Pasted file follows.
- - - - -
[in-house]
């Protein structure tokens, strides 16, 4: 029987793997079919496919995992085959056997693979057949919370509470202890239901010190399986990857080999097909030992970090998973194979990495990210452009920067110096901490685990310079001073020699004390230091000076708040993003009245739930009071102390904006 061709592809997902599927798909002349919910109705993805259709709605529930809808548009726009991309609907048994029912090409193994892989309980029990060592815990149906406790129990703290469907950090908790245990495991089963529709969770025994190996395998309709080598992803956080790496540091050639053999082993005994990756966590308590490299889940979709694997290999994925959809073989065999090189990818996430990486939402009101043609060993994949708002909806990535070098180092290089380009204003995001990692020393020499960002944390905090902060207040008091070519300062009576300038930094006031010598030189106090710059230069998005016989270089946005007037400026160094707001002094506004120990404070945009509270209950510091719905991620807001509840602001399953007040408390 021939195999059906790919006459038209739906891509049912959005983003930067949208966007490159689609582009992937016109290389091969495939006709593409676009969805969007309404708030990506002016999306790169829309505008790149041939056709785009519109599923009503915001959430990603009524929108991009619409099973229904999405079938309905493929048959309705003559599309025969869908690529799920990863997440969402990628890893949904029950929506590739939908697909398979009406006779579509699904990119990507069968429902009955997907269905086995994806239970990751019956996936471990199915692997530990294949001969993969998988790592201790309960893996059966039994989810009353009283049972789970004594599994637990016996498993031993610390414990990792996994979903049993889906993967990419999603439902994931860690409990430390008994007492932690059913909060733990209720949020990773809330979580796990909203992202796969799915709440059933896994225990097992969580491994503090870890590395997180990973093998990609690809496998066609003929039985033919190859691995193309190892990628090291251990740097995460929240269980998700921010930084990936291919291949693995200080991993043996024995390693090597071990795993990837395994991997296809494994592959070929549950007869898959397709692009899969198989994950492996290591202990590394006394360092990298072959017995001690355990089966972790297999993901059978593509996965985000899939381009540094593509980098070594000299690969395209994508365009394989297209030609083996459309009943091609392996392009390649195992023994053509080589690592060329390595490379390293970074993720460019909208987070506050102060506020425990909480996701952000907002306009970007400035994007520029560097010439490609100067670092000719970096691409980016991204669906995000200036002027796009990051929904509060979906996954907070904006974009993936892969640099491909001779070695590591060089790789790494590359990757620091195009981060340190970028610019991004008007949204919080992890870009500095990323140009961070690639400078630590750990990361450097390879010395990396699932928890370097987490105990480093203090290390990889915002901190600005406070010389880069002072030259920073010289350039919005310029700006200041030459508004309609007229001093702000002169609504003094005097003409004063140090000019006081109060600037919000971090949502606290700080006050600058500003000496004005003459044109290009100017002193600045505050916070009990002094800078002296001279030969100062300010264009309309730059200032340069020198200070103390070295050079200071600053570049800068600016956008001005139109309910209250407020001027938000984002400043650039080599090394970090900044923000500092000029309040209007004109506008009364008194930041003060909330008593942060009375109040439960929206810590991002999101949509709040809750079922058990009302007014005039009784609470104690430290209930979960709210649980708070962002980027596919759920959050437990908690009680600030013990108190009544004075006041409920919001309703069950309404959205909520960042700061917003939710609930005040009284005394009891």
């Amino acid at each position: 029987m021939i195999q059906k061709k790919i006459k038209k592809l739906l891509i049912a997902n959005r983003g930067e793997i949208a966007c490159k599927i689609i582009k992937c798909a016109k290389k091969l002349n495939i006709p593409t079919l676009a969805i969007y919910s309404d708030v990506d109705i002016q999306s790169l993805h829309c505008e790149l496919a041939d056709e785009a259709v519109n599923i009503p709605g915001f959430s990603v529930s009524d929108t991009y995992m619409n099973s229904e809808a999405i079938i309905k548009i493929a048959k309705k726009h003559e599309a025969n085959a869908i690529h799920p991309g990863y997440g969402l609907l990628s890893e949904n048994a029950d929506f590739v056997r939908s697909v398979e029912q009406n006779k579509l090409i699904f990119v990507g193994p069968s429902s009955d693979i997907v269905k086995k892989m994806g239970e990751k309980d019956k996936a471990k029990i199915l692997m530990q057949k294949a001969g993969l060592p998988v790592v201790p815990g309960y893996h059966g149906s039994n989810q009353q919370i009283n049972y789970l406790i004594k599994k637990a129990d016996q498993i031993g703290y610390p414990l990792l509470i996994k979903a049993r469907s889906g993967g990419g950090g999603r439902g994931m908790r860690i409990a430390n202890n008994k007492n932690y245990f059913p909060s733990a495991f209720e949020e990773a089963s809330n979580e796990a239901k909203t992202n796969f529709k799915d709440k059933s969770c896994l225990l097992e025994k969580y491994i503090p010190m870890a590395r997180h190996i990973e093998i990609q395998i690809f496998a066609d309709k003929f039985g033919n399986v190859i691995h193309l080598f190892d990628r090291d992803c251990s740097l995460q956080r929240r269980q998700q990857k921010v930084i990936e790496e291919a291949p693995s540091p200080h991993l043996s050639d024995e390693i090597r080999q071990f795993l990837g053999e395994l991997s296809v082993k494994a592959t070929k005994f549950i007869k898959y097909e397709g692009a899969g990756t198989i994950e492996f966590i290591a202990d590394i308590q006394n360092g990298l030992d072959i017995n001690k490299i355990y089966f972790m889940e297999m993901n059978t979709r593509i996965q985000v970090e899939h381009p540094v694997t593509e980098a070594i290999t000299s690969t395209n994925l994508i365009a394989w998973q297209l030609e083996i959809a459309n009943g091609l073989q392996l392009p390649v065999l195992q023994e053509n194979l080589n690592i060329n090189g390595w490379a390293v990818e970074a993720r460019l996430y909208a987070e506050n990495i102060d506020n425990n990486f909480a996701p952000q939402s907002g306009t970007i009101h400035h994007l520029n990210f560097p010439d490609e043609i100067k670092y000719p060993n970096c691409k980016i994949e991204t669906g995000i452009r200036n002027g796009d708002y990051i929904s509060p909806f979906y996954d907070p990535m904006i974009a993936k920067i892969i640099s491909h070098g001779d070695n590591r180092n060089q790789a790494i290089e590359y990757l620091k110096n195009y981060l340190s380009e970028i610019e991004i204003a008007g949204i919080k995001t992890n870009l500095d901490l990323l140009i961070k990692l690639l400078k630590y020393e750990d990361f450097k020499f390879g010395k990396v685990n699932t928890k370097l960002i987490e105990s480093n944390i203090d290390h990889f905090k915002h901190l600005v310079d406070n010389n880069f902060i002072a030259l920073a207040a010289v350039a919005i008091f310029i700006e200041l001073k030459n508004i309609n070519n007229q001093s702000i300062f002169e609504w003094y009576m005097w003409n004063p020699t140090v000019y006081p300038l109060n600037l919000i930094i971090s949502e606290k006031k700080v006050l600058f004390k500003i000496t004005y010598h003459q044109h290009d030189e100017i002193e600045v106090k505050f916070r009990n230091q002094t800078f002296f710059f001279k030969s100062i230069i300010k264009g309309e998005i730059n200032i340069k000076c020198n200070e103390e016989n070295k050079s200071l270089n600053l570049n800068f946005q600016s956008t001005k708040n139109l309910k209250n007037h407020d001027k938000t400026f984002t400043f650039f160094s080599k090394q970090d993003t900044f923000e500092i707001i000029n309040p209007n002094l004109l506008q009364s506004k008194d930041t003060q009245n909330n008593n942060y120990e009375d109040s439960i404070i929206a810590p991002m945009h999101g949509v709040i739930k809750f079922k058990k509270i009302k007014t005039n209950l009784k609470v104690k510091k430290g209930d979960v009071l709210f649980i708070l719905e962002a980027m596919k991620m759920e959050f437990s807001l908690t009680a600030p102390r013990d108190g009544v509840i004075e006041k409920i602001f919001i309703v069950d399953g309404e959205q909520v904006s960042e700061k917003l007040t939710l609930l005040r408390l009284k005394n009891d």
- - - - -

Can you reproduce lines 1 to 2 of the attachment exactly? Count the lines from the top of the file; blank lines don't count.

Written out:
[in-house]
């Protein structure tokens, strides 16, 4: 029987793997079919496919995992085959056997693979057949919370509470202890239901010190399986990857080999097909030992970090998973194979990495990210452009920067110096901490685990310079001073020699004390230091000076708040993003009245739930009071102390904006 061709592809997902599927798909002349919910109705993805259709709605529930809808548009726009991309609907048994029912090409193994892989309980029990060592815990149906406790129990703290469907950090908790245990495991089963529709969770025994190996395998309709080598992803956080790496540091050639053999082993005994990756966590308590490299889940979709694997290999994925959809073989065999090189990818996430990486939402009101043609060993994949708002909806990535070098180092290089380009204003995001990692020393020499960002944390905090902060207040008091070519300062009576300038930094006031010598030189106090710059230069998005016989270089946005007037400026160094707001002094506004120990404070945009509270209950510091719905991620807001509840602001399953007040408390 021939195999059906790919006459038209739906891509049912959005983003930067949208966007490159689609582009992937016109290389091969495939006709593409676009969805969007309404708030990506002016999306790169829309505008790149041939056709785009519109599923009503915001959430990603009524929108991009619409099973229904999405079938309905493929048959309705003559599309025969869908690529799920990863997440969402990628890893949904029950929506590739939908697909398979009406006779579509699904990119990507069968429902009955997907269905086995994806239970990751019956996936471990199915692997530990294949001969993969998988790592201790309960893996059966039994989810009353009283049972789970004594599994637990016996498993031993610390414990990792996994979903049993889906993967990419999603439902994931860690409990430390008994007492932690059913909060733990209720949020990773809330979580796990909203992202796969799915709440059933896994225990097992969580491994503090870890590395997180990973093998990609690809496998066609003929039985033919190859691995193309190892990628090291251990740097995460929240269980998700921010930084990936291919291949693995200080991993043996024995390693090597071990795993990837395994991997296809494994592959070929549950007869898959397709692009899969198989994950492996290591202990590394006394360092990298072959017995001690355990089966972790297999993901059978593509996965985000899939381009540094593509980098070594000299690969395209994508365009394989297209030609083996459309009943091609392996392009390649195992023994053509080589690592060329390595490379390293970074993720460019909208987070506050102060506020425990909480996701952000907002306009970007400035994007520029560097010439490609100067670092000719970096691409980016991204669906995000200036002027796009990051929904509060979906996954907070904006974009993936892969640099491909001779070695590591060089790789790494590359990757620091195009981060340190970028610019991004008007949204919080992890870009500095990323140009961070690639400078630590750990990361450097390879010395990396699932928890370097987490105990480093203090290390990889915002901190600005406070010389880069002072030259920073010289350039919005310029700006200041030459508004309609007229001093702000002169609504003094005097003409004063140090000019006081109060600037919000971090949502606290700080006050600058500003000496004005003459044109290009100017002193600045505050916070009990002094800078002296001279030969100062300010264009309309730059200032340069020198200070103390070295050079200071600053570049800068600016956008001005139109309910209250407020001027938000984002400043650039080599090394970090900044923000500092000029309040209007004109506008009364008194930041003060909330008593942060009375109040439960929206810590991002999101949509709040809750079922058990009302007014005039009784609470104690430290209930979960709210649980708070962002980027596919759920959050437990908690009680600030013990108190009544004075006041409920919001309703069950309404959205909520960042700061917003939710609930005040009284005394009891």